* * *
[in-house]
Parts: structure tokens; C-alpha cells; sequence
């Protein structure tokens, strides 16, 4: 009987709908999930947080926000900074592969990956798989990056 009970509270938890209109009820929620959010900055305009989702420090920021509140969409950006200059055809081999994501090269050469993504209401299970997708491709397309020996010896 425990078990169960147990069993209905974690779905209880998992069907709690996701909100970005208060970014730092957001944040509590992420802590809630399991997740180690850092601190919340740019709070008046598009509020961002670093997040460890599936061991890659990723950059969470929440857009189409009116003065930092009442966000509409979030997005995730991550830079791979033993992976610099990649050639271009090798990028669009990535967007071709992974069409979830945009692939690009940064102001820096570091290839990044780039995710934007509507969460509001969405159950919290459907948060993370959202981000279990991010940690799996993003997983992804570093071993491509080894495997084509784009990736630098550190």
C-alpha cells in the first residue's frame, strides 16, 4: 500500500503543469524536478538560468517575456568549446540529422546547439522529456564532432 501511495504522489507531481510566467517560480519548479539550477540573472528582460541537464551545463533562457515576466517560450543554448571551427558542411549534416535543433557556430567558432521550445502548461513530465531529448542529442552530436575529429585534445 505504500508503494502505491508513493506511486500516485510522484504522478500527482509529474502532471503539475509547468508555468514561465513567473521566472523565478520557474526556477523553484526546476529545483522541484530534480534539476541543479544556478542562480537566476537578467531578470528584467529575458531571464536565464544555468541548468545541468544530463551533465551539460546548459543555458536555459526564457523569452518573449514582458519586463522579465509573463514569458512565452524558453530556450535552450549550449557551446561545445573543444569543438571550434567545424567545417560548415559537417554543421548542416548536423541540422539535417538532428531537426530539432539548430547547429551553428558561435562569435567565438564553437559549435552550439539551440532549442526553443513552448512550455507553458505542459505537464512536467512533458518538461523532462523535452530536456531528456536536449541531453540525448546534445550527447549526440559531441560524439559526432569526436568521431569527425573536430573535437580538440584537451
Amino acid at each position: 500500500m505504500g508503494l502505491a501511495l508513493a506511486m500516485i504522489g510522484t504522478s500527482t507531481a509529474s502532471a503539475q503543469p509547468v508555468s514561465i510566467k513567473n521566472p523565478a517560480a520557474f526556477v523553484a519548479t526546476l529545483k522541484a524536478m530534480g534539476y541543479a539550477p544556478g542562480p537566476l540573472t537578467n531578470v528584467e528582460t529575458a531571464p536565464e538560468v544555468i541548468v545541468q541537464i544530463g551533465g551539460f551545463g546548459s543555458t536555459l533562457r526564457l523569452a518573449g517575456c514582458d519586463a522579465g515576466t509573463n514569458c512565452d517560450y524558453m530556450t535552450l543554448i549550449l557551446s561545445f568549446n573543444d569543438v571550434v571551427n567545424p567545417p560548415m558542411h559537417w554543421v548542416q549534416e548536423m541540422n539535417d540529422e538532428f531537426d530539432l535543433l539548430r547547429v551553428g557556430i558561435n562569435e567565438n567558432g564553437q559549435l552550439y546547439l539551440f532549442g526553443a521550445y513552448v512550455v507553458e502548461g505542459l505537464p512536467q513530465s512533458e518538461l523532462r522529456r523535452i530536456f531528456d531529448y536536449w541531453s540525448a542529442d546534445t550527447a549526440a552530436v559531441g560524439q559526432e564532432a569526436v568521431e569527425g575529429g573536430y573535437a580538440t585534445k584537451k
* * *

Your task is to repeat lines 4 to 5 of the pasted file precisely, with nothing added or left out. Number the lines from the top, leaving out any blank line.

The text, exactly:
C-alpha cells in the first residue's frame, strides 16, 4: 500500500503543469524536478538560468517575456568549446540529422546547439522529456564532432 501511495504522489507531481510566467517560480519548479539550477540573472528582460541537464551545463533562457515576466517560450543554448571551427558542411549534416535543433557556430567558432521550445502548461513530465531529448542529442552530436575529429585534445 505504500508503494502505491508513493506511486500516485510522484504522478500527482509529474502532471503539475509547468508555468514561465513567473521566472523565478520557474526556477523553484526546476529545483522541484530534480534539476541543479544556478542562480537566476537578467531578470528584467529575458531571464536565464544555468541548468545541468544530463551533465551539460546548459543555458536555459526564457523569452518573449514582458519586463522579465509573463514569458512565452524558453530556450535552450549550449557551446561545445573543444569543438571550434567545424567545417560548415559537417554543421548542416548536423541540422539535417538532428531537426530539432539548430547547429551553428558561435562569435567565438564553437559549435552550439539551440532549442526553443513552448512550455507553458505542459505537464512536467512533458518538461523532462523535452530536456531528456536536449541531453540525448546534445550527447549526440559531441560524439559526432569526436568521431569527425573536430573535437580538440584537451
Amino acid at each position: 500500500m505504500g508503494l502505491a501511495l508513493a506511486m500516485i504522489g510522484t504522478s500527482t507531481a509529474s502532471a503539475q503543469p509547468v508555468s514561465i510566467k513567473n521566472p523565478a517560480a520557474f526556477v523553484a519548479t526546476l529545483k522541484a524536478m530534480g534539476y541543479a539550477p544556478g542562480p537566476l540573472t537578467n531578470v528584467e528582460t529575458a531571464p536565464e538560468v544555468i541548468v545541468q541537464i544530463g551533465g551539460f551545463g546548459s543555458t536555459l533562457r526564457l523569452a518573449g517575456c514582458d519586463a522579465g515576466t509573463n514569458c512565452d517560450y524558453m530556450t535552450l543554448i549550449l557551446s561545445f568549446n573543444d569543438v571550434v571551427n567545424p567545417p560548415m558542411h559537417w554543421v548542416q549534416e548536423m541540422n539535417d540529422e538532428f531537426d530539432l535543433l539548430r547547429v551553428g557556430i558561435n562569435e567565438n567558432g564553437q559549435l552550439y546547439l539551440f532549442g526553443a521550445y513552448v512550455v507553458e502548461g505542459l505537464p512536467q513530465s512533458e518538461l523532462r522529456r523535452i530536456f531528456d531529448y536536449w541531453s540525448a542529442d546534445t550527447a549526440a552530436v559531441g560524439q559526432e564532432a569526436v568521431e569527425g575529429g573536430y573535437a580538440t585534445k584537451k